INDEPENDENT NEWS

Cablegate: Radio La Luna and Its Role in the Ecuadorian

Published: Thu 21 Apr 2005 04:40 PM
This record is a partial extract of the original cable. The full text of the original cable is not available.
UNCLAS SECTION 01 OF 02 QUITO 000875
SIPDIS
DEPARTMENT FOR WHA/AND, WHA/PD
E.O. 12958: N/A
TAGS: KPAO PGOV EC
SUBJECT: RADIO LA LUNA AND ITS ROLE IN THE ECUADORIAN
CRISIS
1. Summary. Quito's Radio La Luna has become a focal point
of anti-government sentiment and action during the last
several weeks, successfully serving as a vehicle for anti-
institutional sentiment from all segments of the political
spectrum and all classes of Ecuadorian society. Although
Radio Luna is historically leftist, anti-U.S., and not above
engaging in blatant disinformation campaigns, it would be a
mistake to ascribe its recent popularity and leadership role
exclusively to leftist or foreign elements. The hostility
of the Gutirrez administration toward the station only
served to increase its importance and popularity. End
Summary.
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What is Radio La Luna
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2. Radio La Luna is a small, independent radio station that
transmits solely in Quito. It provides a mixture of news,
opinion, and culture, including music. Since 1995, it has
operated under the direction of Paco Velasco, a self-defined
independent. In recent years, Velasco and La Luna have
opposed all governments. Until recent events, La Luna
captured an estimated two percent of the Quito listeners.
Current estimates are that it now listened to regularly by
over 20 percent of the market.
3. Ideologically, La Luna is decidedly leftist and
populist. Run by a small staff, it has a number of
volunteers. It has taken a firmly anti-U.S. position,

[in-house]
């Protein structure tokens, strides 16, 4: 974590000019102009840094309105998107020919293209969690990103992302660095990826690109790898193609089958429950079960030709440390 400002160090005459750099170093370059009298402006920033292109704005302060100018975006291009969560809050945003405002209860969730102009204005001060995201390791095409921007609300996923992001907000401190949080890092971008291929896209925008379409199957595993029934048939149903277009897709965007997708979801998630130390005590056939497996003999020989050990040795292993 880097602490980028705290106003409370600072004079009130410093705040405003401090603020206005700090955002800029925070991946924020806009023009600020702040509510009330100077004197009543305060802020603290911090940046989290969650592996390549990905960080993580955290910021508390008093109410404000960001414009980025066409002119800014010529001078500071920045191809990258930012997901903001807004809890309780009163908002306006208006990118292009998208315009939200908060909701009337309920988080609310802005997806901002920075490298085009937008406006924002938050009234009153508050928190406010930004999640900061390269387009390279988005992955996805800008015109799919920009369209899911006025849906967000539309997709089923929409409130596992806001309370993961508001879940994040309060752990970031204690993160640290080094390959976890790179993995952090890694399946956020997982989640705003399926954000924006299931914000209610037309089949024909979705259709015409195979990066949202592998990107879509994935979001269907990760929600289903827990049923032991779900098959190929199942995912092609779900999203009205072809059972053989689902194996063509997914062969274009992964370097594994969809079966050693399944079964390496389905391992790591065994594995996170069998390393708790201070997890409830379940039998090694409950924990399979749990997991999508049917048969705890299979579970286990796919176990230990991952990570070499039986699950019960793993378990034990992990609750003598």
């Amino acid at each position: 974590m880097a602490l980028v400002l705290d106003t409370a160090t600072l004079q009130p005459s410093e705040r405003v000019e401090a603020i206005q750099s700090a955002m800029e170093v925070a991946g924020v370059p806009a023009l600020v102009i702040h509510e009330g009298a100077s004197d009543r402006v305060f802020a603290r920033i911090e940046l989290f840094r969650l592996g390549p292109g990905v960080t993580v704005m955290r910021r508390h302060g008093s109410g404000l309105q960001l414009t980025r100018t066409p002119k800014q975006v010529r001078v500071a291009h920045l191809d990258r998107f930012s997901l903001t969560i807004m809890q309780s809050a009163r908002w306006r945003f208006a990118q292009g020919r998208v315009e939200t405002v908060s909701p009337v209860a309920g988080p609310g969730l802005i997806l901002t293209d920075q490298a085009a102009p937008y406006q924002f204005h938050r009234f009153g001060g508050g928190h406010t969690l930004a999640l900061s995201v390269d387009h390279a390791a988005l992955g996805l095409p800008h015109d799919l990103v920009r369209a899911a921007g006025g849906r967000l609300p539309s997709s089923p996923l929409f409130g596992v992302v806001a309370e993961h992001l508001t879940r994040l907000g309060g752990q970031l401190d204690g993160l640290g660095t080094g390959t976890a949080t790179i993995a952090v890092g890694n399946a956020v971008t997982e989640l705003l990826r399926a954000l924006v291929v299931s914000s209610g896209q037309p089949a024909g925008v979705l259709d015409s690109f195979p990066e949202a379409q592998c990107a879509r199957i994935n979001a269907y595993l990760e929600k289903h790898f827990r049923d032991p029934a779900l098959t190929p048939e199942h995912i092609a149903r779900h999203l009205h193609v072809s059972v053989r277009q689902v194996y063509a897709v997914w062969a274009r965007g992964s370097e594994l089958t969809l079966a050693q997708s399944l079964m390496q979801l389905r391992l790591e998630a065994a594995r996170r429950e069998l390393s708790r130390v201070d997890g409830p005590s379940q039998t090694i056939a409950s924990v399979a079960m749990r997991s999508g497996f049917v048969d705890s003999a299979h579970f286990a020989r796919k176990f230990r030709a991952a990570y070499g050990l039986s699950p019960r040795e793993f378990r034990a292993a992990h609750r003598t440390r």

opposing the Manta FOL, and Ecuadorian negotiations for a
free trade agreement. La Luna has also strongly criticized
what it perceived as U.S. support for the Gutirrez
administration. It has burnished its populist credentials
by speaking out against institutional corruption.
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La Luna's Newfound Popularity
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4. On April 13, Quito mayor Paco Moncayo led a call for a
provincial wide strike and marches against the government,
which was met with a lukewarm response. The evening of
April 13, La Luna began a discussion and call-in programs to
consider next steps, which resulted in a call for a
demonstration in the central Los Shyris area of Quito. Two
hours later over 5,000 people had gathered, alerted about
the demonstration by La Luna and cellular calls and text
messaging. This was the beginning of the "cacerolazo" or
pot-banging demonstrations to express dissatisfaction with
the political situation. That and horn-honking have since
become ubiquitous throughout Quito representing a
spontaneous rejection of the status quo. Radio La Luna has
remained on air 24 hours a day as its talk shows continue.
5. Numerous mainstream media have rallied to support Paco
Velasco. A conservative Embassy journalistic contact
describes Velasco as "leftist, but a good person who through
his station tries to provide space for democratic and
cultural expression". Velasco has also appeared on national
television, where he describes his goals as ending
corruption and establishing democratic and representative
government in Ecuador.
6. During the State of Emergency declared by Gutirrez on
April 16 La Luna lost telephone service. The station
continued its call-in programming using cellular phones and
blamed the government for cutting the lines and preventing
their repair. The station has also lost power on occasion,
which they also blame on government interference. President
Gutierrez' brother, a congressman, has publicly threatened
to sue La Luna for defaming the government. The Embassy
cautioned the GOE against any provocative action against La
Luna, including shutting it down.
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Comment
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7. Although Radio La Luna should not be viewed as having
created the current unstable political situation in Ecuador,
its leftist, populist, often inaccurate reporting, and
disinformation, does add fuel to an already inflammatory
situation. It is largely perceived, however, as a
legitimate vehicle for channeling what many Quiteos across
a broad political and class spectrum consider legitimate
discontent. Those who condemned it in the past as
presenting radical claptrap are now regular listeners and
have followed its call to demonstrate. It will continue to
influence unfolding events.
Kenney
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